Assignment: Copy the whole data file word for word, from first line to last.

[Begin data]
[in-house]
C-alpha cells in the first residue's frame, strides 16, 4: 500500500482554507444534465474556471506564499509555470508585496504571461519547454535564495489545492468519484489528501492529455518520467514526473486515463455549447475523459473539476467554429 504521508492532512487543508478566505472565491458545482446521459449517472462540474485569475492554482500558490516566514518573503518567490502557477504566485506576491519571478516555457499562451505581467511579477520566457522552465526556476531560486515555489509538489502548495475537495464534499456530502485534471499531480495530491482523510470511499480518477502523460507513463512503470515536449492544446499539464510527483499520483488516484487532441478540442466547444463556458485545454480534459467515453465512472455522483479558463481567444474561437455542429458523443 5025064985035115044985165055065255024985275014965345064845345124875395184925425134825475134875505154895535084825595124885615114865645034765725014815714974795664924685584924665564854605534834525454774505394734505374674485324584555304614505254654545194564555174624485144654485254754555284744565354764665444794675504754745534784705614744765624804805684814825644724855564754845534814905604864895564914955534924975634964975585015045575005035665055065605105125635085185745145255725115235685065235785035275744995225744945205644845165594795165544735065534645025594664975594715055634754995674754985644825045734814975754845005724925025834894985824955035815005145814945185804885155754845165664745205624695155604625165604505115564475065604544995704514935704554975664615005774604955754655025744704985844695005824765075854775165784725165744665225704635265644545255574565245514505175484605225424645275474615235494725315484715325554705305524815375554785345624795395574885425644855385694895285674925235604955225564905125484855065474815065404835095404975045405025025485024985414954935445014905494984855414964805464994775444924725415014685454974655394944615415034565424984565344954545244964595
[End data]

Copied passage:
[in-house]
C-alpha cells in the first residue's frame, strides 16, 4: 500500500482554507444534465474556471506564499509555470508585496504571461519547454535564495489545492468519484489528501492529455518520467514526473486515463455549447475523459473539476467554429 504521508492532512487543508478566505472565491458545482446521459449517472462540474485569475492554482500558490516566514518573503518567490502557477504566485506576491519571478516555457499562451505581467511579477520566457522552465526556476531560486515555489509538489502548495475537495464534499456530502485534471499531480495530491482523510470511499480518477502523460507513463512503470515536449492544446499539464510527483499520483488516484487532441478540442466547444463556458485545454480534459467515453465512472455522483479558463481567444474561437455542429458523443 5025064985035115044985165055065255024985275014965345064845345124875395184925425134825475134875505154895535084825595124885615114865645034765725014815714974795664924685584924665564854605534834525454774505394734505374674485324584555304614505254654545194564555174624485144654485254754555284744565354764665444794675504754745534784705614744765624804805684814825644724855564754845534814905604864895564914955534924975634964975585015045575005035665055065605105125635085185745145255725115235685065235785035275744995225744945205644845165594795165544735065534645025594664975594715055634754995674754985644825045734814975754845005724925025834894985824955035815005145814945185804885155754845165664745205624695155604625165604505115564475065604544995704514935704554975664615005774604955754655025744704985844695005824765075854775165784725165744665225704635265644545255574565245514505175484605225424645275474615235494725315484715325554705305524815375554785345624795395574885425644855385694895285674925235604955225564905125484855065474815065404835095404975045405025025485024985414954935445014905494984855414964805464994775444924725415014685454974655394944615415034565424984565344954545244964595